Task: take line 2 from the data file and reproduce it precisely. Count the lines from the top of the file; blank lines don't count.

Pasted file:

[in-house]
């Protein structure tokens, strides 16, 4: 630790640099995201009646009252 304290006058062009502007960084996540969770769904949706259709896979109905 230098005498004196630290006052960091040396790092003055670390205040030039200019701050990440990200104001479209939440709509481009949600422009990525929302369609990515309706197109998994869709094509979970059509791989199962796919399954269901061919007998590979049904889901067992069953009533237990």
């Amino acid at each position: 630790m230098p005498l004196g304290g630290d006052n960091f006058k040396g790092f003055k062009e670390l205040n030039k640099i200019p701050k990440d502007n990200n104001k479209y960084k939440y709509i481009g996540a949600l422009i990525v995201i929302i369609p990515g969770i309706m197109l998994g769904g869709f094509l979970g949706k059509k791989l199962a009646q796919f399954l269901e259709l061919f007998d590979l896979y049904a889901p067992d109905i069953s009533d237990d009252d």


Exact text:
């Protein structure tokens, strides 16, 4: 630790640099995201009646009252 304290006058062009502007960084996540969770769904949706259709896979109905 230098005498004196630290006052960091040396790092003055670390205040030039200019701050990440990200104001479209939440709509481009949600422009990525929302369609990515309706197109998994869709094509979970059509791989199962796919399954269901061919007998590979049904889901067992069953009533237990």